When Your Child Feels Sad.

 

We often hear, “I feel depressed,” or “I struggle with Depression.”  But what does that mean? How is that different than a typical response of feeling sad?  Everyone has bad days and times where they feel sad. The difference between sadness and depression is the persistence of symptoms. Typically, the melancholy spell lasts longer than 2 weeks and the symptoms interfere with functioning such as schoolwork, daily tasks, relationships, and interest.

Why do children get depressed? There are certain factors that can contribute to the development of depression:

  • Family history of depression. Especially if an immediate family member experiences depression
  • Environmental triggers such as a chaotic and stressful home-life
  • Physical health. Children with chronic medical conditions, including obesity, are prone to depression

Children can feel depression in their body just like adults.  It can be extreme fatigue where their body seems heavy and tired even after a long night sleep.  Another common symptom is often complaining of stomach pains or headaches that do not respond to other treatments.

 What are some signs of Depression in children? An official diagnosis comes from a therapist or their pediatrician. Look for these signs to see if your little one would benefit from some support:

 

5 SIGNS OF DEPRESSION IN KIDS:

Sleep.

Notice if your child’s sleeping habits are different. Look for significant changes in their sleep pattern, such as sleeping in too much or too little sleep.

Appetite.

Any changes in eating habits could signal a symptom of depression. This can be eating too much or too little depending on their typical relationship with food. Weight change can be another way to notice if your child is eating more or less than usual

Sadness.

Persistent feelings of sadness, worthlessness, and feeling hopeless are all signs that your child may be struggling with depression.

Mood.

Sometimes depression in children does not look like sadness. Symptoms such as irritability, anger, or being “on edge” can be other ways that depression is showing up for your child.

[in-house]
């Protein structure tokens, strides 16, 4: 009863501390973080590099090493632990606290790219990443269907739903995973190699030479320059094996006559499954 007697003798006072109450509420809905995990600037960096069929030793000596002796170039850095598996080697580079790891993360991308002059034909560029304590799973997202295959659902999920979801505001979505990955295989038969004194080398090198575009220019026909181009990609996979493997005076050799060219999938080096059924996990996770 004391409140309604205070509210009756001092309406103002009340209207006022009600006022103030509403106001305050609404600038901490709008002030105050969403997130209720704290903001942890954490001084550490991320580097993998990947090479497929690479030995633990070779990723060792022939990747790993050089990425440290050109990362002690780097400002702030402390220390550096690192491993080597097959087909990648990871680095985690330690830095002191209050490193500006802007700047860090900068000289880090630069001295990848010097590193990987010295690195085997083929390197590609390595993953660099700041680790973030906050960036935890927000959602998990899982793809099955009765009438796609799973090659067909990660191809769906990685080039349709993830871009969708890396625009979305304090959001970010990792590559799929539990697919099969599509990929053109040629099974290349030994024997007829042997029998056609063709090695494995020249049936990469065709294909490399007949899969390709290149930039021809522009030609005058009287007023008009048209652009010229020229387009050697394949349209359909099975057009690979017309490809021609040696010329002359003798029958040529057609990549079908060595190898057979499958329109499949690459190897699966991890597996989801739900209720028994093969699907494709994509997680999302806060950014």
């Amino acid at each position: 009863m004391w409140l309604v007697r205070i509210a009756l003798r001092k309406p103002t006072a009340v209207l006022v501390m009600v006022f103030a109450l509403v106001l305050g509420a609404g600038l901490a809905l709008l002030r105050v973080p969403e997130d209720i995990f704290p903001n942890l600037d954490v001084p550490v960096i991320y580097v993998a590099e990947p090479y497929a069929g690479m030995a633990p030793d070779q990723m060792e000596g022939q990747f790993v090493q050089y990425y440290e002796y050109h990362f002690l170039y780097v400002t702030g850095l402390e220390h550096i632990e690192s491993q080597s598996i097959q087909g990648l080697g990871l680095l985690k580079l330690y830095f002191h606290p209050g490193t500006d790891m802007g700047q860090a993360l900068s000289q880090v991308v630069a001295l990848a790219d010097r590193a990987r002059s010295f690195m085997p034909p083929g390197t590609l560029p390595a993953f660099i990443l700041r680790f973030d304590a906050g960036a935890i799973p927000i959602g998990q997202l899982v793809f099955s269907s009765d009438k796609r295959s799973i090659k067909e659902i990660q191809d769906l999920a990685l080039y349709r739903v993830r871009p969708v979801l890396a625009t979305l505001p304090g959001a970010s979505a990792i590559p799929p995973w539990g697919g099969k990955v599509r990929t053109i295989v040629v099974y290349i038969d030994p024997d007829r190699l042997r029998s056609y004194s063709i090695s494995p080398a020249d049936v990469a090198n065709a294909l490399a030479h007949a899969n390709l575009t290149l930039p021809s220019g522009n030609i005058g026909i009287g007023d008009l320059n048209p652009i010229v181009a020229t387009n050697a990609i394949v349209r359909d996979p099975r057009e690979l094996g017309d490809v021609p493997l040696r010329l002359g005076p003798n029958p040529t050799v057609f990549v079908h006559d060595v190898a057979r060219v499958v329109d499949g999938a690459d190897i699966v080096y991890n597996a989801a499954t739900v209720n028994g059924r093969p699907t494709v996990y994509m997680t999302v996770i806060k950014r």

Withdrawal.

Loss of interest in activities your child used to enjoy can be a red flag that your child needs help. Any change or withdrawal from activities or spending time with friends may be due to excessive sadness or depression.

 

Before diagnosing a child with depression, it is always recommended that a comprehensive medical evaluation is completed to rule out any underlying medical condition that can yield similar symptoms. Check with your child’s pediatrician for the following:

 

MEDICAL CONSIDERATIONS:

Hypothyroidism.

Thyroid levels are very important for mental health for all ages. Signs of an imbalanced thyroid include depressive symptoms, weight gain, low energy, cognitive difficulties, and constipation, among other ailments.

Anemia.

Your child may not have enough healthy red blood cells. This can mimic depression since it causes fatigue or low energy. 

Vitamin D.

The pediatrician can check to see if your child has a Vitamin D deficiency. This is common in cold climates and increases the risk of depressive symptoms and fatigue.

Withdrawal.

Has your child stopped taking a medication or other drug? Any change in medication could possibly lead to symptoms that mimic depressive symptoms.

 

It is a common response for parents to be fearful of the word, “depressed” and immediately jump to the idea of suicide.  But it is important to remember that depression is treatable and is not always linked to suicidal ideations, but seeking appropriate intervention early is key.

Always reach out for help if typical attempts to help your child feel better are no longer working. Definitely seek professional help if they express suicidal or self-harming thoughts or feelings. Dial 911 if your child threatens or attempts self-harm or if you fear for their safety.

The good news is that research supports activities and interventions for treating depression. In addition to psychotherapy, sunshine, exercise, and eating healthy for those with mild to moderate symptoms of depression can go a long way in helping your child’s symptoms improve.

 

If you or a loved one is in need of support, Low Country Counseling offers specialized therapy for Individuals, Moms, Couples, Families, Children, and Teens. Contact us for any questions you need answered or to schedule an appointment. Help is available. You are not alone!

 

Hope Starts HERE.

 

Written by: Debra Cone, LCSW

Debra works in both private practice and within the local school system. She specializes in child therapy for mental health and social coping skills as well as those experiencing developmental delays. Her passion is helping kids in need of support and being with parents through that process. Her practice serves children in Savannah, GA.